My unforgettable trip to Prague during the Holiday Season of 2017 was full of spectacular moments and unforgettable memories. Being a foodie at heart, the highlight of getting to know any new destination is to know its food and culture. The Taste of Prague was all of that and more! Sit back, relax and enjoy, as I take you on the journey of different tastes, cuisines and history of Prague.
When I was researching what to do in Prague, I read something that immediately caught my attention: A walking food tour through the streets of Prague, led by locals. During the tour, you would not only visit many restaurants but also learn about the culture of Prague and anything else that might interest you regarding Czech culture. I went to the Taste of Prague website almost immediately, and sent an email to reserve a spot for us, not know that this would end up being our favorite Czech experience.
We met our tour guide, Jan, who turned out to be a super cool guy, who has lived in Prague nearly all his life and had so much to share with all of us. It was a small group – they do that on purpose in order to keep it intimate – and we had a quick round of introductions. We then moved right along to walking to the first location, which was the beautiful pastry shop, Mysak.
Here, we started our first taste of the tour, devouring a beautiful open shrimp sandwich, which is a very traditional Czech finger food, followed by a delicious cream filled pastry. We also spoke with Jan and learned about his family, growing up in a communist country and why he decided to start his business. We were enthralled.
Our second stop was a bit of a walk to a well known steak restaurant, Kantyna.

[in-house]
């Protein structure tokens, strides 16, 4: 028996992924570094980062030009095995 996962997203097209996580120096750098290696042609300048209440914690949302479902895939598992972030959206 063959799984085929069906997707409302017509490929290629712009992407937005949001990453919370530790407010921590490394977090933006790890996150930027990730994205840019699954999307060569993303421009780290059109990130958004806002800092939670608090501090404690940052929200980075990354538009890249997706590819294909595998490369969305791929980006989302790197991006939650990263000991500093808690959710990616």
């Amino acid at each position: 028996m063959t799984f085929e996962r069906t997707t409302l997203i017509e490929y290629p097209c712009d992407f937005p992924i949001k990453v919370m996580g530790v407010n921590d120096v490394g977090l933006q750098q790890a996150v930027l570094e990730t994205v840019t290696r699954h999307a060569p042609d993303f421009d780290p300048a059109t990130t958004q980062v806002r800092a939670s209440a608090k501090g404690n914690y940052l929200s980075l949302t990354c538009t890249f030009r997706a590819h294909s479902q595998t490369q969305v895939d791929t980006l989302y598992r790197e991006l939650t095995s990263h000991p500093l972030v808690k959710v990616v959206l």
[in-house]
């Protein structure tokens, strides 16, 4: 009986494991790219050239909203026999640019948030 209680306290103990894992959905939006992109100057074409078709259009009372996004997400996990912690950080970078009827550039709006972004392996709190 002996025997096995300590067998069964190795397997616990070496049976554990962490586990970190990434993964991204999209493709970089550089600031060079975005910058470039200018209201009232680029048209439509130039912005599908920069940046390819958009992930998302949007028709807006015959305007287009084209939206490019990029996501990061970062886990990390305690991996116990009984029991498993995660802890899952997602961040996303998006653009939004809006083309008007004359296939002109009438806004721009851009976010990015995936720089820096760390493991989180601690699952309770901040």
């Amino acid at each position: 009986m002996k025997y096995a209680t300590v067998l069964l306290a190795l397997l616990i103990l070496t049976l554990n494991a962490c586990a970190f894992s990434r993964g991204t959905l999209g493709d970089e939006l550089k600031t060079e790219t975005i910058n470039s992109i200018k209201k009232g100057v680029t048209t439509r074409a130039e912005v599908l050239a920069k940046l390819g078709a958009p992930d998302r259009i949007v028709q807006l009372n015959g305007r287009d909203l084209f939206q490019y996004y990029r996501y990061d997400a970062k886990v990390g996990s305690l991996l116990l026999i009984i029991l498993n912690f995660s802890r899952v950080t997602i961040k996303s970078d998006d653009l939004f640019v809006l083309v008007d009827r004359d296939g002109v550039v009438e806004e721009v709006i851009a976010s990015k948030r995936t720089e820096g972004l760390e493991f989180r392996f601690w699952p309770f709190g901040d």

You could call Kantyna a “meat shrine”. You walk into this incredible modern space with a meat display case of dozens of meats, where you can pick your own steak. Kantyna cooks its steaks in an enormous wood fired oven, and you have high communal tables to savor your meal and enjoy some delicious beer – which we did. We tried steak tartare, duck liver pate among other delicious tidbits. Even the beer was spectacular.
Our next stop was a bit further away and we needed to take the tram. It was a spot where locals go as a hang out late week nights or on weekends. They can spend the whole evening just chatting with friends in a bar like area without music, purposely so they can carry out conversations for hours without having to shout over music. This was Lokal. Here, I learned that the average Czech may drink as many as 14-16 glasses of beer a night! Cheers!
The beer was excellent and the food was even better. We had some schnitzel with potato salad, some cheese with cured meats, served with a delicious bread baked in house, and cheese “tots” that were incredible! By this point on the tour, I could not believe I could still eat another bite. Oh but believe me, I did.
Our next stop was my all time favorite restaurant of the evening. A sort of industrial space with an open kitchen and a bakery, modern atmosphere and more communal tables. Here, I had some of the best food we tasted in Prague! I give you Eska.
It is a mix between a bakery and a restaurant. They bake around 900 loaves of bread daily and Eska even churns its own butter. I tried some of the best potato soup I have ever had in my entire life. The food was simply to die for. The staff at Eska takes every day ingredients and turns them into something memorable. If you are ever in Prague, I insist you visit this restaurant. You will be absolutely blown away by this culinary experience. We loved it so much we ended up going back the next day for a full meal!